Constellation is buying the retail arm of ConEdison Solutions to expand its reach in strategic deregulated markets. The move is part of a larger strategy by Constellation, and parent company Exelon, to grow its regulated and deregulated utility business through acquisitions. Terms of the deal were not disclosed.
Exelon merged with Constellation in 2012. When Exelon moved forward on its $6.8 billion merger with Pepco earlier this year, Pepco Energy Services went to Constellation.
For ConEdison Solutions, a subsidiary of Consolidated Edison, it can now focus solely on its deregulated business that offers energy efficiency and renewables services. Much of ConEdison Solutions’ energy services had been focused on federal and municipalities, universities, schools and hospitals (MUSH) markets, but it is increasingly focused on commercial sectors. Con Edison is also looking for more stable earnings and the volatility of the retail market did not provide that, according to Mark Noyes, CEO of ConEdison Solutions.
Constellation is the largest competitive energy supplier in the U.S., with more than 2.5 million commercial and residential customers. The margins are thin in the competitive retail business, so building out a portfolio that better matches retail demand with Exelon’s generation is a priority, according to Constellation. On the regulated side of the business, mergers such as Pepco and Exelon add stability as power generation revenues slump in the face of low natural-gas prices and increased efficiency.
Constellation will also inherit ConEdison Solutions’ contract for community choice aggregation in Con Edison’s territory in Westchester County, New York. Constellation had won the contract for the CCA in New York State Electric & Gas Corporation’s territory. Currently, only seven states have active CCA options, but more are evaluating it. Ideally, CCA would be served by a robust market of retailers to pick from, but if consolidation accelerated significantly in the deregulated retail electric business, it could stifle the options for both individual consumers and CCA members.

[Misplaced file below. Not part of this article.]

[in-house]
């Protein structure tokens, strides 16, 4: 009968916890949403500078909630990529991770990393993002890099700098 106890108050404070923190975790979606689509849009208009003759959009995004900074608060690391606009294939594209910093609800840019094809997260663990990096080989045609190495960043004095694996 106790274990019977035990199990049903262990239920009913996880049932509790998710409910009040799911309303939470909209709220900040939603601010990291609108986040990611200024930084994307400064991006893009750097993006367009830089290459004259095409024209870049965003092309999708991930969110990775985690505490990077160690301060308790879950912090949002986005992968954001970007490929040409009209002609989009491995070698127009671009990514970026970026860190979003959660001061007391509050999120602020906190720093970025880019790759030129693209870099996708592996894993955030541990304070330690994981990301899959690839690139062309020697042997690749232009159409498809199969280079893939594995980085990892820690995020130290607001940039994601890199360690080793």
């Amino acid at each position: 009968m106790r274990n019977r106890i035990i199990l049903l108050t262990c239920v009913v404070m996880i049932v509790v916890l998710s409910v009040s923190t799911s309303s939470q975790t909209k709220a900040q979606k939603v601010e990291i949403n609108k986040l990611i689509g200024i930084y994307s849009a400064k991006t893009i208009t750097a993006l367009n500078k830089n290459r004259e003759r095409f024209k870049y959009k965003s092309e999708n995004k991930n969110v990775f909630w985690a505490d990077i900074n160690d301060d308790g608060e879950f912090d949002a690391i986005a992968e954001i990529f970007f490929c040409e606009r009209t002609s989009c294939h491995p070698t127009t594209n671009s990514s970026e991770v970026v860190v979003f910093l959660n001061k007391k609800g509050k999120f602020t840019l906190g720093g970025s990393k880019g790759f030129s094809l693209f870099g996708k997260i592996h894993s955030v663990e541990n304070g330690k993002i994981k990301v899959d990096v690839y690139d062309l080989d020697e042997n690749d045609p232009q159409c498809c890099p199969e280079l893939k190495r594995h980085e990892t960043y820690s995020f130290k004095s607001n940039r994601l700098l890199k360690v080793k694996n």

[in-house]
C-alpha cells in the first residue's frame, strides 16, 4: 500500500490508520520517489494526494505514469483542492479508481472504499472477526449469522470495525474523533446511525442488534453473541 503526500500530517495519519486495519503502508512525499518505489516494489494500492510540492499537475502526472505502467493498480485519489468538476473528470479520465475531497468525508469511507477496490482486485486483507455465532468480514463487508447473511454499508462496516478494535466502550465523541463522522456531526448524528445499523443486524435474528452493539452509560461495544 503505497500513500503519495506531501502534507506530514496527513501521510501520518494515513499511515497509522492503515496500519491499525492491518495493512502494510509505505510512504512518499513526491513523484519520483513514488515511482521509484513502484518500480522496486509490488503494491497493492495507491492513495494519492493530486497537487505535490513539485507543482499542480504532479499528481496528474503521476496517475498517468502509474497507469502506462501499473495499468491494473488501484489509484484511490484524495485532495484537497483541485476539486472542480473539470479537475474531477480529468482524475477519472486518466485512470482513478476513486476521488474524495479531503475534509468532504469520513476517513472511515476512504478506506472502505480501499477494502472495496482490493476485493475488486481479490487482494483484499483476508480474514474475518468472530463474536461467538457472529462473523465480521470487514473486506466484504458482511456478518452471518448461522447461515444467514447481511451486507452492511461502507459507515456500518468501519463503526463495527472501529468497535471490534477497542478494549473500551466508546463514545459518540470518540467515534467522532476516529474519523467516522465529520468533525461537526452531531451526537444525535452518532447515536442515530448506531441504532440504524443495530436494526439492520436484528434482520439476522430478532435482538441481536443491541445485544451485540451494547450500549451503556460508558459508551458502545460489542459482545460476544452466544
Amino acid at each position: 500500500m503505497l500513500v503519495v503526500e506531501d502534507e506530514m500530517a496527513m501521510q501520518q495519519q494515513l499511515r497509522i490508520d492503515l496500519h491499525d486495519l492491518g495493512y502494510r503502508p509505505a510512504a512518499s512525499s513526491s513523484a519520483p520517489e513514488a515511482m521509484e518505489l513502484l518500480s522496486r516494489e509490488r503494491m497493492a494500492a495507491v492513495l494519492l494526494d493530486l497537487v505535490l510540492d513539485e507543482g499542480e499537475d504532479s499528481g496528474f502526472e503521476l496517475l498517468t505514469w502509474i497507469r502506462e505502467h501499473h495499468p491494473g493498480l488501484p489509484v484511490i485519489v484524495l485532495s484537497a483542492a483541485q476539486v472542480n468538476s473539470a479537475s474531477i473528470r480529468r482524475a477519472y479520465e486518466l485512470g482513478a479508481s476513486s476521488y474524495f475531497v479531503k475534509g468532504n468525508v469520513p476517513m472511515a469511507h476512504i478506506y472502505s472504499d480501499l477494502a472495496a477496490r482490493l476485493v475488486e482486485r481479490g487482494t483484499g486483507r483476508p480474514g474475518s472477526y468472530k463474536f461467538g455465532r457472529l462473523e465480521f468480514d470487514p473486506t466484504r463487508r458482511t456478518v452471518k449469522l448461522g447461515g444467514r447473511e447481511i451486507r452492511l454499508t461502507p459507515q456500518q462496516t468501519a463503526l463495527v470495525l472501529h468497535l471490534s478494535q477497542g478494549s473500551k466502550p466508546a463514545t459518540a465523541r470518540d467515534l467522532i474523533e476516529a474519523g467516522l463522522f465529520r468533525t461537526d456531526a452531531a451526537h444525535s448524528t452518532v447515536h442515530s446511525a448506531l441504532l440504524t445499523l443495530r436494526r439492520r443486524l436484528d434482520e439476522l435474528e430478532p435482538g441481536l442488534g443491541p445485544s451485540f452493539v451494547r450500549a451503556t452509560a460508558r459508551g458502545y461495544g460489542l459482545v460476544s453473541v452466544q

But because so many people are on default service from their incumbent utility, any reason to shop around is welcomed from retail providers such as Constellation, which has CCA business in multiple states. “Community aggregation is a good way to entice customers to choose where they buy their energy instead of just defaulting to buy from the local utility,” said Mark Huston, president of Constellation’s retail business. “We’re committed to the space.”
The move by ConEdison Solutions to spin off its retail arm while holding onto its efficiency and renewables services business shows that there is perhaps not as much synergy between the two as would be expected.
“Those services require a deeper understanding of a customer's energy use and operational requirements,” said Andrew Mulherkar, a grid edge analyst with GTM Research and author of The New C&I Energy Management Landscape: Integrating Procurement, Efficiency, Generation and Storage.
Also, competition is growing stiffer when it comes to offering more holistic energy services to the C&I sector, whether that’s from utilities like Edison expanding its ESCO business with Edison Energy or technology conglomerates like GE’s Current trying to take a greater stake in the industry. Noyes, however, is not fazed by the competition. “The space is so large and at such an early stage that we can all play pretty successful,” he said.
New York, where ConEdison Solutions is headquartered, is one of the key states where bundled offerings are most conducive, according to Mulherkar’s report. Currently, off-site solar and energy efficiency offer the bulk of value for commercial energy management services companies. ConEdison Solutions said it is looking for rapid growth in its efficiency and renewables business.
The acquisition is expected to close by the end of this year.